In dismissing charges that the police had destroyed vital evidence, the Supreme Court declared: “ASP Dayaratna conceded that he was instructed by the D.I.G. [Deputy Inspector General] to remove the bodies to preserve the peace in the area as there was a large concentration of Tamil estate workers in the surrounding area.” The judgement affirmed that the police and armed forces had the “right” to remove the bodies.

The Supreme Court also justified the failure of the police to take action, stating: “In the circumstances it would be clear that the police were greatly outnumbered. Considering the public feeling against the detainees and the fact that the police were getting outnumbered, any attempt to arrest the offenders could have led to a backlash against the police.” No such concern is displayed by the police toward striking workers or protesting farmers who threaten the interests of the political establishment.

This communal atrocity is not the first in Sri Lanka. All the major political parties have a long record of whipping up Sinhala chauvinism as a means for shoring up their base of support and dividing the working class to prevent a unified struggle for its own class interests.

In 1983, Sinhala mobs organised by the United National Party went on a rampage throughout the country, looting and burning Tamil homes and businesses and killing hundreds of Tamils. No one was ever prosecuted over the murders. The pogroms marked the beginning of a brutal 20-year civil war waged by successive governments in Colombo to suppress the democratic rights of the Tamil minority.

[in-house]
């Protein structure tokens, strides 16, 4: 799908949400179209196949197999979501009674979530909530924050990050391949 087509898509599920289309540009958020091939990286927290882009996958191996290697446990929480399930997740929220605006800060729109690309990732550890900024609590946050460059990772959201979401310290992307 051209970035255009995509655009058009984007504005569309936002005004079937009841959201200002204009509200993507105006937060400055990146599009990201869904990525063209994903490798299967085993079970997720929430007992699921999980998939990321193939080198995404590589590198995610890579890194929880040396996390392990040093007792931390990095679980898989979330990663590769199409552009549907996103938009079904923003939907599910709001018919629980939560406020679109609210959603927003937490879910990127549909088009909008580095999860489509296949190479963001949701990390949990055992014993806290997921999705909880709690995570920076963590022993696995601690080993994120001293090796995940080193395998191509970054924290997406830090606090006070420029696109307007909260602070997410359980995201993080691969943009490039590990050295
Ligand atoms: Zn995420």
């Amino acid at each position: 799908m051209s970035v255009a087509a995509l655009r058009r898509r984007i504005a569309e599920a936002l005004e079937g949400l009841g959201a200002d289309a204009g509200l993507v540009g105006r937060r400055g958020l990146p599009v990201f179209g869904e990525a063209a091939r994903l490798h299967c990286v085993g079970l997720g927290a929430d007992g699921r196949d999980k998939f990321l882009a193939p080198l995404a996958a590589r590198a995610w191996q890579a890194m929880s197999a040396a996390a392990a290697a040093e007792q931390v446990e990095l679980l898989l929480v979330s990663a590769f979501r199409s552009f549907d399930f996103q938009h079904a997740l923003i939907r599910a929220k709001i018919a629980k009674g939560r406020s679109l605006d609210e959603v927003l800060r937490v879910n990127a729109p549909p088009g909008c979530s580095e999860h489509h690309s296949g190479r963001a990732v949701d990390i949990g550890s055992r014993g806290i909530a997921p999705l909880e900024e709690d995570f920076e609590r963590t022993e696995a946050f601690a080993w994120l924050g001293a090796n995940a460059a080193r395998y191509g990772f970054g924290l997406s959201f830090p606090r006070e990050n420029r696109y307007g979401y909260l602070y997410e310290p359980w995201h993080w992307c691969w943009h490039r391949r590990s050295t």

The massacre at the Bindunuwewa detention centre came just weeks after a general election campaign saturated with chauvinist politics. In April and May of 2000, the LTTE inflicted a series of major military defeats on the Sri Lankan armed forces, compelling the Peoples Alliance government to consider peace talks. Sinhala extremist parties waged a vicious campaign against any concessions to the LTTE. The Sihala Urumaya (SU) won a seat for the first time and the Janatha Vimukthi Peramuna (JVP) increased its vote. It was in this climate that the SU and its front organisation agitated for the closure of the Bindunuwewa detention centre.

The prosecution cases reflected the limited character of the “investigation” opening the door for the High Court to throw out most of the charges. Now, more than four years after the events, the Supreme Court has, in effect, swept the matter under the carpet. Within the confines of Sri Lankan legal system, the five-judge decision is the final verdict on this atrocity. The fact that there has been no justice for the victims is a damning indictment of the entire legal system and exposes the underlying communalism and contempt for democratic rights that permeates the entire political establishment.